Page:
Invasive Aspergillosis of the Paranasal Sinuses in Immununocompetent Patients



Invasive aspergillosis is commonly noted in immunocompromised patients. We noticed several cases of invasive aspergillosis of the paranasal sinuses in immunocompetent patients. A respective review identified 23 cases of aspergillosis involving the paranasal sinuses between 1991 and 1997. Duration of follow-up ranged between 1 and 103 months (mean of 30 months). All patients were cancer free, recieved no immunosuppressive therapy or steroids, had normal WBC count and differential, and were not diabetic or HIV positive. They were 14 males and nine females. Most cases came from the southwestern region of the country, 65%. The commonest symptom was nasal blockage for several months. Proptosis was noted in 70% of patients. Absence of fever was universal. On CT scan, bone erosion was noted in 14 patients. Intraorbital and intracranial extension were seen in 13 and eight patients respectively. A. flavus was the most common species isolated. Surgical drainage was performed in all patients. One patient was lost to follow-up and one patient died. Antifungal therapy was not given postoperatively to all patients. Relapse was common, 14 patients requiring several admissions average 4.3 admissions (range 2-9). Repeat surgical evacuation was required in these patients average three times (range 1-7 times). Patients who were relapse free tended to have complete surgical evacuation followed by amphotericin B. These findings emphasize the role of complete surgical evacuation and post operative amphotcricin B.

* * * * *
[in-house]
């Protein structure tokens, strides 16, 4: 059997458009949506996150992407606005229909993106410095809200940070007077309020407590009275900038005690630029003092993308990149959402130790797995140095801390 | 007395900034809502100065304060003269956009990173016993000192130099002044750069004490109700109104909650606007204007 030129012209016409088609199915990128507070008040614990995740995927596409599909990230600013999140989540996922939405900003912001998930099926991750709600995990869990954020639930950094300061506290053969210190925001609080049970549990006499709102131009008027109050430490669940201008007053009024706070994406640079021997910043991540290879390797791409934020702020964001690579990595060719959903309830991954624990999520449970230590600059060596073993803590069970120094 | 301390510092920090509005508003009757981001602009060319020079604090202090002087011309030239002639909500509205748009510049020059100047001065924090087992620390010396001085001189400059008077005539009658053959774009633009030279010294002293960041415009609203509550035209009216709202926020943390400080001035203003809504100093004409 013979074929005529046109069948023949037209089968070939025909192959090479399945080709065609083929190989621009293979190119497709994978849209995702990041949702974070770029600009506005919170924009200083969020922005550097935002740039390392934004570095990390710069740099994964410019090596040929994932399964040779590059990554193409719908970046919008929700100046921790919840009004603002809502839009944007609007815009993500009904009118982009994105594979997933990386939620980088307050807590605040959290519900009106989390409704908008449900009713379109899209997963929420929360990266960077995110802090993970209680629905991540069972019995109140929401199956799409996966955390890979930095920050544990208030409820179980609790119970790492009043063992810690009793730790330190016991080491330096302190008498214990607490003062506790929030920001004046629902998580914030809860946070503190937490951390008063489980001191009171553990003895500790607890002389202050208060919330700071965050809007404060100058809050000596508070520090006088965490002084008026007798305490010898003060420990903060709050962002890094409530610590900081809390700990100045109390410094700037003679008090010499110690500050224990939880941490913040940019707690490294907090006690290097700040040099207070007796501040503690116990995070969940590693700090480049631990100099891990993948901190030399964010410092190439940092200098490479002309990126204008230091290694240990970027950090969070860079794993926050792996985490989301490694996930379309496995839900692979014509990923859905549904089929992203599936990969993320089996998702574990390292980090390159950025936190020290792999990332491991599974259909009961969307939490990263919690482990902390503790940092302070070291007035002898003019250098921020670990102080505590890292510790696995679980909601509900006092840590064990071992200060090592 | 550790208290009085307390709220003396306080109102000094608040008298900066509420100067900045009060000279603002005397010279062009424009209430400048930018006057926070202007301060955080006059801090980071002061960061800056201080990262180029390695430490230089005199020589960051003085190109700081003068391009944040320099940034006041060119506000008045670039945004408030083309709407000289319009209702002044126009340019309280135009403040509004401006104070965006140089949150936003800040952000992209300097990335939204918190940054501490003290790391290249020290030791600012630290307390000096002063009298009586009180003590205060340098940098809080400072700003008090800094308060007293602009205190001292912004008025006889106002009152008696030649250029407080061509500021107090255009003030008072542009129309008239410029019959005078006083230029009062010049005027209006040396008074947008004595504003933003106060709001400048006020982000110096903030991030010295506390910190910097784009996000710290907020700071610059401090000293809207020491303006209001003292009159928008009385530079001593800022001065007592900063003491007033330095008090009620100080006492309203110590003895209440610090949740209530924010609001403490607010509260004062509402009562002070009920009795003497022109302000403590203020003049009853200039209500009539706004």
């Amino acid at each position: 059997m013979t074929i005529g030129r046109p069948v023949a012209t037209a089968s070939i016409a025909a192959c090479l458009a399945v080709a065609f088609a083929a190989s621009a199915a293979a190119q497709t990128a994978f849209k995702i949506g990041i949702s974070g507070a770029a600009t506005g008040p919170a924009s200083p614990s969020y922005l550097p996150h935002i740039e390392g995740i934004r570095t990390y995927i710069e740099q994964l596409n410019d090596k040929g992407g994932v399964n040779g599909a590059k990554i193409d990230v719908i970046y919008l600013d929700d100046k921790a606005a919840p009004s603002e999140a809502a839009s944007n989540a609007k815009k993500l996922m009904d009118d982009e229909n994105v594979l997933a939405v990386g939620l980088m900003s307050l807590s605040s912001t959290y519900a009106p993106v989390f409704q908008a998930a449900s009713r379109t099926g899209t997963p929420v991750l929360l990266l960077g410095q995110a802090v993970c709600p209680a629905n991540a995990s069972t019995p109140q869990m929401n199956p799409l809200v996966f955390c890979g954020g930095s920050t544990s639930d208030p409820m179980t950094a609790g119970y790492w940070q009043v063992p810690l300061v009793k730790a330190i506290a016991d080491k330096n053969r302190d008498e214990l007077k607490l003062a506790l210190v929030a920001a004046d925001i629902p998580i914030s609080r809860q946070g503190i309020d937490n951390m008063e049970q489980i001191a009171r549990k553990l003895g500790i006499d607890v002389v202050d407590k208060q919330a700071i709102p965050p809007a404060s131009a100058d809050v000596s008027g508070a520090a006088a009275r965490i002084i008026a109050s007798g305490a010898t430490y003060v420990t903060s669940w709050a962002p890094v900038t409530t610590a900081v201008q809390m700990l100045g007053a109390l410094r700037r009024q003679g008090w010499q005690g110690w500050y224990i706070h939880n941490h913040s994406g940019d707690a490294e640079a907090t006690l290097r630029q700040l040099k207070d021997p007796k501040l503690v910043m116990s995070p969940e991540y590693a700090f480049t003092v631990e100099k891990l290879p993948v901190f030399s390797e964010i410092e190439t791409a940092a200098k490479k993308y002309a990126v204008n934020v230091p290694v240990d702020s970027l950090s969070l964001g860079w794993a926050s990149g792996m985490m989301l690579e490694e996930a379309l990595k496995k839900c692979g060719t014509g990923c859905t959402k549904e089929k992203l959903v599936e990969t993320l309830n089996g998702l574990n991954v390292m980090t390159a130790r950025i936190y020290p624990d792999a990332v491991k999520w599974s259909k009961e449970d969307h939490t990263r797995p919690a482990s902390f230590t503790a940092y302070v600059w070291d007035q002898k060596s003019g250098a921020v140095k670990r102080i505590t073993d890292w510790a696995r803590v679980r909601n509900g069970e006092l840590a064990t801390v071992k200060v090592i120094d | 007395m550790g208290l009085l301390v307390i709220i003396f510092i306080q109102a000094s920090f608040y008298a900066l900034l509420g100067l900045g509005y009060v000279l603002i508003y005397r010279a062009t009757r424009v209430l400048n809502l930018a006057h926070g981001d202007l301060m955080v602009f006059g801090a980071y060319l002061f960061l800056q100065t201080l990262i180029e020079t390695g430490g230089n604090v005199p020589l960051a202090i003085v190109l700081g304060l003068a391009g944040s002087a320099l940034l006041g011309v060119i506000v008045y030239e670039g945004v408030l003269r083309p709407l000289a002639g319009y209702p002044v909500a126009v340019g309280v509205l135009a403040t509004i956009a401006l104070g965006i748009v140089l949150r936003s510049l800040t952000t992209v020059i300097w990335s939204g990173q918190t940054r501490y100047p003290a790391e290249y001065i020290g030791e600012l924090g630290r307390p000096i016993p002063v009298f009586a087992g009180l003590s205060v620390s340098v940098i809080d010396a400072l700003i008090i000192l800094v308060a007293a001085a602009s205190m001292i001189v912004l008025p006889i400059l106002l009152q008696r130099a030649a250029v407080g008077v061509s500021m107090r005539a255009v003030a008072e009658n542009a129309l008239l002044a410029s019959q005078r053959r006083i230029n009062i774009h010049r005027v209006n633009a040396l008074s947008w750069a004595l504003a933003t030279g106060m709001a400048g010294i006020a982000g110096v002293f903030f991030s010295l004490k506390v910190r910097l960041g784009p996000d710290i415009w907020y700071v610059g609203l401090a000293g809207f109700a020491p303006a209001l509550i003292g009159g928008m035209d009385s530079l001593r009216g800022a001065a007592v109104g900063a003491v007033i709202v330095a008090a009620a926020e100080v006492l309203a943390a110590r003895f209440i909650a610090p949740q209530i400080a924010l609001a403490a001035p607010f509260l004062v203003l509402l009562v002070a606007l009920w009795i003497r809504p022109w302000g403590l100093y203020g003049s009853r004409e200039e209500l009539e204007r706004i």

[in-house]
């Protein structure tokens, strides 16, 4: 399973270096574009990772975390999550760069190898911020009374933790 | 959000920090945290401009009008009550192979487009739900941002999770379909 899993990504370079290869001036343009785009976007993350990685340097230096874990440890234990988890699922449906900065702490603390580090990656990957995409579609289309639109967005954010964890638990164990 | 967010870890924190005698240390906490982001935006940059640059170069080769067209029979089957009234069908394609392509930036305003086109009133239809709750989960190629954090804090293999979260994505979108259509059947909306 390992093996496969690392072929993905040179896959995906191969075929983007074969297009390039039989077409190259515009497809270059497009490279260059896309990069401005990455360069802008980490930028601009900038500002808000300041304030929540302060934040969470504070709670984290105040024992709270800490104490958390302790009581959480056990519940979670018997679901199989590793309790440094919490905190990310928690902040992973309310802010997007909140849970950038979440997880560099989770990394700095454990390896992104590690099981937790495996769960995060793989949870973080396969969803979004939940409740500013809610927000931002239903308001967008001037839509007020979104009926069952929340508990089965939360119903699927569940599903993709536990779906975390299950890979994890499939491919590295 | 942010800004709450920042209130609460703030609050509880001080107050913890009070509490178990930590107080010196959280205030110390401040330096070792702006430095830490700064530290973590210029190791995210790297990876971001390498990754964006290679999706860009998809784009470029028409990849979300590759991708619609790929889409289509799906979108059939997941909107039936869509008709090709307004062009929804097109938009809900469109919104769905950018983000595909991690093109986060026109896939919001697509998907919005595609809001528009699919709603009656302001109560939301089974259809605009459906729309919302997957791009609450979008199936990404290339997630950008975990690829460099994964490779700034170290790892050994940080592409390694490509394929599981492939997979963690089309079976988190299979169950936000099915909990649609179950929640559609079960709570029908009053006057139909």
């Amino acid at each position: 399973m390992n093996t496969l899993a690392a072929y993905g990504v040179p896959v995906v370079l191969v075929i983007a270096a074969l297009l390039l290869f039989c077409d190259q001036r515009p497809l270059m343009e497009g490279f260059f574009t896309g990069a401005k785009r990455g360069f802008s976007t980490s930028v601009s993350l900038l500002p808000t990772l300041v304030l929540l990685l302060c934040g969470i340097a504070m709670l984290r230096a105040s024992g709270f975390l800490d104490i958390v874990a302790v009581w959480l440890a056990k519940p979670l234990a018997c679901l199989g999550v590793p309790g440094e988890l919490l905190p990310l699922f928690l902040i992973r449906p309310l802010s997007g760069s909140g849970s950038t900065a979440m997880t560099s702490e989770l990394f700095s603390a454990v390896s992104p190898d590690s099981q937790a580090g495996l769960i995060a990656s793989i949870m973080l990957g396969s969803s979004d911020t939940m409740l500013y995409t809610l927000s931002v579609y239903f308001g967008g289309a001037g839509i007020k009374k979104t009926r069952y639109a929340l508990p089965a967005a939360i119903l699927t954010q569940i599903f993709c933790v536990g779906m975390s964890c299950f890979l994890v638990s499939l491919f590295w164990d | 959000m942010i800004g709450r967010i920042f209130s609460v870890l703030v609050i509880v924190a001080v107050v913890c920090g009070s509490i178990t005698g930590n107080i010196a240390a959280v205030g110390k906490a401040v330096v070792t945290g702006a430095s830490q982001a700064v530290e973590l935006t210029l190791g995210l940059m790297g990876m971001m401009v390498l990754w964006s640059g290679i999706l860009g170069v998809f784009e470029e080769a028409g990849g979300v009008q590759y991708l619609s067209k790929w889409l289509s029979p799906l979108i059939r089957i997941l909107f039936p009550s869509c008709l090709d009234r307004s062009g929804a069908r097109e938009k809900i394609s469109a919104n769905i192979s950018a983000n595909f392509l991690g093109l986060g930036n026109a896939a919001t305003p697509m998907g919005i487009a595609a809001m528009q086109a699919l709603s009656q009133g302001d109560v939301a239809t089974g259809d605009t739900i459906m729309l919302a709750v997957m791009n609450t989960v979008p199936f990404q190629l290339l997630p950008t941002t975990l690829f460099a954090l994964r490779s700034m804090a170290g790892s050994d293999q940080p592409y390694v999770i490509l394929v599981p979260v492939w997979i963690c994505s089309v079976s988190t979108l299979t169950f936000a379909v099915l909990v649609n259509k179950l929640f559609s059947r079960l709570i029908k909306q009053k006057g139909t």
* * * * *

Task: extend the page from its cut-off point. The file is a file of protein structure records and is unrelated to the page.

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36th Annual Meeting of the Infectious Diseases Society of America
    • IDSA 36th